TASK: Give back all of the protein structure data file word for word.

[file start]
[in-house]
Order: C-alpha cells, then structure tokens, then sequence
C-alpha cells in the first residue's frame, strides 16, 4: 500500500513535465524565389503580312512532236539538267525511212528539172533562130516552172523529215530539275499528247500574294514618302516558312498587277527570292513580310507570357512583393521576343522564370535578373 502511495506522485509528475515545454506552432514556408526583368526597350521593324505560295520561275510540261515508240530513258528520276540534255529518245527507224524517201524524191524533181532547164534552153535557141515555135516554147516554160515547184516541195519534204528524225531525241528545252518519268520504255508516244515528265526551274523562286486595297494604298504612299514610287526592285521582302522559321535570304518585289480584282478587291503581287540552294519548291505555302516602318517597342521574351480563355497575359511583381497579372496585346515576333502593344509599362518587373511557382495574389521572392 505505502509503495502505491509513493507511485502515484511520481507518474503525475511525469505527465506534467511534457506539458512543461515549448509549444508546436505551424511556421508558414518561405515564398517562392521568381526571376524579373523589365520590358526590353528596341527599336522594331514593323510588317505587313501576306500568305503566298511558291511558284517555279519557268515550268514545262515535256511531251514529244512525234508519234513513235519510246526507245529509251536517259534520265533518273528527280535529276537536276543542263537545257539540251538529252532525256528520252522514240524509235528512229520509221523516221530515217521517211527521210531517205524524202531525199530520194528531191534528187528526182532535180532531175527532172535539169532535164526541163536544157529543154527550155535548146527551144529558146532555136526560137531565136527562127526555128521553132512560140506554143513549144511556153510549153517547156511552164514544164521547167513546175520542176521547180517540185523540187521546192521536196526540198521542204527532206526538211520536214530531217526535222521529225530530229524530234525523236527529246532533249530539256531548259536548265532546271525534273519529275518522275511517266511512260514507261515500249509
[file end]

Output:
[in-house]
Order: C-alpha cells, then structure tokens, then sequence
C-alpha cells in the first residue's frame, strides 16, 4: 500500500513535465524565389503580312512532236539538267525511212528539172533562130516552172523529215530539275499528247500574294514618302516558312498587277527570292513580310507570357512583393521576343522564370535578373 502511495506522485509528475515545454506552432514556408526583368526597350521593324505560295520561275510540261515508240530513258528520276540534255529518245527507224524517201524524191524533181532547164534552153535557141515555135516554147516554160515547184516541195519534204528524225531525241528545252518519268520504255508516244515528265526551274523562286486595297494604298504612299514610287526592285521582302522559321535570304518585289480584282478587291503581287540552294519548291505555302516602318517597342521574351480563355497575359511583381497579372496585346515576333502593344509599362518587373511557382495574389521572392 505505502509503495502505491509513493507511485502515484511520481507518474503525475511525469505527465506534467511534457506539458512543461515549448509549444508546436505551424511556421508558414518561405515564398517562392521568381526571376524579373523589365520590358526590353528596341527599336522594331514593323510588317505587313501576306500568305503566298511558291511558284517555279519557268515550268514545262515535256511531251514529244512525234508519234513513235519510246526507245529509251536517259534520265533518273528527280535529276537536276543542263537545257539540251538529252532525256528520252522514240524509235528512229520509221523516221530515217521517211527521210531517205524524202531525199530520194528531191534528187528526182532535180532531175527532172535539169532535164526541163536544157529543154527550155535548146527551144529558146532555136526560137531565136527562127526555128521553132512560140506554143513549144511556153510549153517547156511552164514544164521547167513546175520542176521547180517540185523540187521546192521536196526540198521542204527532206526538211520536214530531217526535222521529225530530229524530234525523236527529246532533249530539256531548259536548265532546271525534273519529275518522275511517266511512260514507261515500249509